With a third of tax returns still outstanding a week before deadline, taxpayers should not rely on a “reasonable excuse” and get theirs in on time or it could cost them money.
Those who miss the deadline on 31 January will incur in an automatic £100 penalty, and it will get worse if over time they continue to ignore their tax obligations. However, taxpayers who have a genuine reason why they cannot file their tax return on time can contact HM Revenue & Customs ("HMRC") to seek an extension without penalty.
Jessica McLellan, director at Blick Rothenberg, said: “It is rare, but HMRC can cancel the penalty at their discretion if the taxpayer can offer a reasonable excuse as to why they didn’t file their tax return by the deadline. The burden of proof will be with the taxpayer to demonstrate that they took all steps necessary to file their tax return on time. The question then is what do HMRC consider as a reasonable excuse?
“A reasonable excuse is not specifically defined by law and an HMRC officer would look at each case, but some genuine excuses accepted in the past include a recent bereavement of a close relative, being in hospital, a life threating illness, a fire or flood, or problems with HMRC’s online services.”
However, every year, following the 31 January Self Assessment deadline, HMRC receives a number of imaginative and intriguing excuses for not completing tax returns on time. Some past examples include:
- I couldn’t file my return on time as my wife has been seeing aliens and won’t let me enter the house
- I’ve been far too busy touring the country with my one-man play
- My ex-wife left my tax return upstairs, but I suffer from vertigo and can’t go upstairs to retrieve it
- My business doesn’t really do anything
- I spilt coffee on it
Jessica added: “Forgetting about it, relying on someone else to do it, not getting a reminder from HMRC or simply thinking the deadline was another date are not valid excuses either.”
The penalties start automatically at £100 for those who miss the 31 January deadline and are up to three months late. After three months, HMRC will start charging penalties of £10 per day and after six months the penalty will be 5% of the person’s tax or £300 – whichever is higher. Within six months, it could rack up to at least £1,300.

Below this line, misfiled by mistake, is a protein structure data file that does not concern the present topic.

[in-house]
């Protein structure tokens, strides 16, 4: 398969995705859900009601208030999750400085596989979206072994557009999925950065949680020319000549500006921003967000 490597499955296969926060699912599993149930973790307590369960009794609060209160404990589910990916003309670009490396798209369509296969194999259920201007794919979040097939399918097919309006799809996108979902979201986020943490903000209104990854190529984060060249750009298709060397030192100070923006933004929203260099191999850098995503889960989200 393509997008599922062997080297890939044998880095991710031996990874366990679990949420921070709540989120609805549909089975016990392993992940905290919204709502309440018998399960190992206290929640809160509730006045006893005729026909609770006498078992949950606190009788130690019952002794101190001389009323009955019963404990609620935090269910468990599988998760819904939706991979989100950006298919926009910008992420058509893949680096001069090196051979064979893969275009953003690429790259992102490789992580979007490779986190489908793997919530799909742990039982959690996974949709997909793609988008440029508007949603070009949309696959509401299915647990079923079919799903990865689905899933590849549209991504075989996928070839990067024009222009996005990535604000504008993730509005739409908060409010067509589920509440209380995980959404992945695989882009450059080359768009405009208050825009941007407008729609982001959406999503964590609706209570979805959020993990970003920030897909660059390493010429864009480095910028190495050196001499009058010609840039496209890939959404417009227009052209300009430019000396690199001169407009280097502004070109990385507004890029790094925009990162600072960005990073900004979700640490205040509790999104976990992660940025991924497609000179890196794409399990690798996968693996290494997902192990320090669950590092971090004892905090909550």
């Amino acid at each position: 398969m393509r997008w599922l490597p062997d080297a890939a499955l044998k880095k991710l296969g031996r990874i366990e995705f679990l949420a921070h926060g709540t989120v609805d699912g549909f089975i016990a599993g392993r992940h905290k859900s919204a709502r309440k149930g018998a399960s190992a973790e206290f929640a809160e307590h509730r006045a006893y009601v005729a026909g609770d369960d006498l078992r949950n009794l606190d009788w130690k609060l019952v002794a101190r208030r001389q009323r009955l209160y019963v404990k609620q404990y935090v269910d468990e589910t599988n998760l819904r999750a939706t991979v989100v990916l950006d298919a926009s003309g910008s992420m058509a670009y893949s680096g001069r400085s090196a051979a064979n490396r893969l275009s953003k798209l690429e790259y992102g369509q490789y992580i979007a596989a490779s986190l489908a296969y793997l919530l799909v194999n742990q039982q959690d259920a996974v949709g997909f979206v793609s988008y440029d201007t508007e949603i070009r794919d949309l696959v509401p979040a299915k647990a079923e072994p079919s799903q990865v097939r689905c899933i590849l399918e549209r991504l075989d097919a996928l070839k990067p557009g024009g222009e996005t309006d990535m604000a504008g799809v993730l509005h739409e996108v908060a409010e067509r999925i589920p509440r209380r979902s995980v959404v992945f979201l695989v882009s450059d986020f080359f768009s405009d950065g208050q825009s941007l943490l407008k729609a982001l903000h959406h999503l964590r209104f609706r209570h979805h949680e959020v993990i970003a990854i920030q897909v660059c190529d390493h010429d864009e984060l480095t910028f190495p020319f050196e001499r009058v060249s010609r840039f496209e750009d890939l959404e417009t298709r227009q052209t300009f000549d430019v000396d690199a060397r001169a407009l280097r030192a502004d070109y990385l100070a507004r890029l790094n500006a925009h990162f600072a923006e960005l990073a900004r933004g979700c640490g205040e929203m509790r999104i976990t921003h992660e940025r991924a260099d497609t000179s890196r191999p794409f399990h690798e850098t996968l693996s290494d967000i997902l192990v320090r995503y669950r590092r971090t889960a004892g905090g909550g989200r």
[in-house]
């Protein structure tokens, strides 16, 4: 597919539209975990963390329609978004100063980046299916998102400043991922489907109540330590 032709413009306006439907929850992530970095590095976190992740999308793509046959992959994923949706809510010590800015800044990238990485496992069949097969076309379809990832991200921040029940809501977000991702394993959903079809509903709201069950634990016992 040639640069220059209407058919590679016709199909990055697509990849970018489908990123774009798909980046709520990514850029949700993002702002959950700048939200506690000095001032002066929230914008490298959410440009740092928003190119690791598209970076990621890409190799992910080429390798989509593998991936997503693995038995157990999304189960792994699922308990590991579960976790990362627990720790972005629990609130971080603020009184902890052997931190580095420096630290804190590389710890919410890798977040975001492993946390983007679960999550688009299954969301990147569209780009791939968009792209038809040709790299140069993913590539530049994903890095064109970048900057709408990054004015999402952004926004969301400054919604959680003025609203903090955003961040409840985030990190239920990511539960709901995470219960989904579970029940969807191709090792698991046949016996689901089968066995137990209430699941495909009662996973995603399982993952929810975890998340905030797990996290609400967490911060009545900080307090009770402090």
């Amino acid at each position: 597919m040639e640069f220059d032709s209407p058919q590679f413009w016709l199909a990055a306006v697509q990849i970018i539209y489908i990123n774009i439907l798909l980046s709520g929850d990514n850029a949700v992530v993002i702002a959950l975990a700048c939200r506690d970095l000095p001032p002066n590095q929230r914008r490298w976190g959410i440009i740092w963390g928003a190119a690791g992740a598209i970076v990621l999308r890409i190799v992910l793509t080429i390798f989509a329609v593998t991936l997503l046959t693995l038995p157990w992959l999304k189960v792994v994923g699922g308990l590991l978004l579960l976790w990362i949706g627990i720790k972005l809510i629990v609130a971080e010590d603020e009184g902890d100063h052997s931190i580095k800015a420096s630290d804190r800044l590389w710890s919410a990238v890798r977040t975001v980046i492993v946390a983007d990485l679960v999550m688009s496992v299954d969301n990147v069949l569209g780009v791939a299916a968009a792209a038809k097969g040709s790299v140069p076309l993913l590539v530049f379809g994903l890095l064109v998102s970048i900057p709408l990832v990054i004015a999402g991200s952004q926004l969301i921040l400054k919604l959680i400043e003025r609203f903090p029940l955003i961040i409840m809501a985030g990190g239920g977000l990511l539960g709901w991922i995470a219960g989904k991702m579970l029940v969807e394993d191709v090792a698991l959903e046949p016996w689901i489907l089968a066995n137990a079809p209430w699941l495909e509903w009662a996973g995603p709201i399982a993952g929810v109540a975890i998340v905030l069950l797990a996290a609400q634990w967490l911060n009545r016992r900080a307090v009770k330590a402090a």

Things become even more serious if a tax return is more than 12 months late and penalties can be as much as 200% of the tax owed. Some of these penalties will be charged even if the person doesn’t actually have any tax to pay.
Jessica said: “As well as creative excuses, HMRC also receives some questionable items which taxpayers have tried to expense. It is equally important to get a tax return right and mistakes are widely seen, particularly in the expenses section.”
Some widely optimistic expense claims received by HMRC include:
- A three-piece suite for my partner to sit on when I’m doing my accounts
- Birthday drinks at a Glasgow nightclub
- Vet fees for a rabbit
- Hotel room service – for candles and prosecco
- £4.50 for sausage and chips meal expenses for 250 days
Jessica added: “Whilst we are concerned about the nutritional value of someone eating sausage and chips for 250 days of the year, these examples are clearly not allowable business expenses and were rejected by HMRC. Taking money from a business to pay for personal purchases is not deductible either. Allowable expenses are genuine business costs such as stationery, train or bus fares, staff salaries or payments to subcontractors, etc.
“If something is used for both business and personal reasons, then only the proportion of business cost can be claimed. For example, if phone bills for the year total £2,000 and an individual spends £500 on personal calls and £1,500 on business, they can only claim for £1,500 of business expenses.”
For more information please contact Jessica McLellan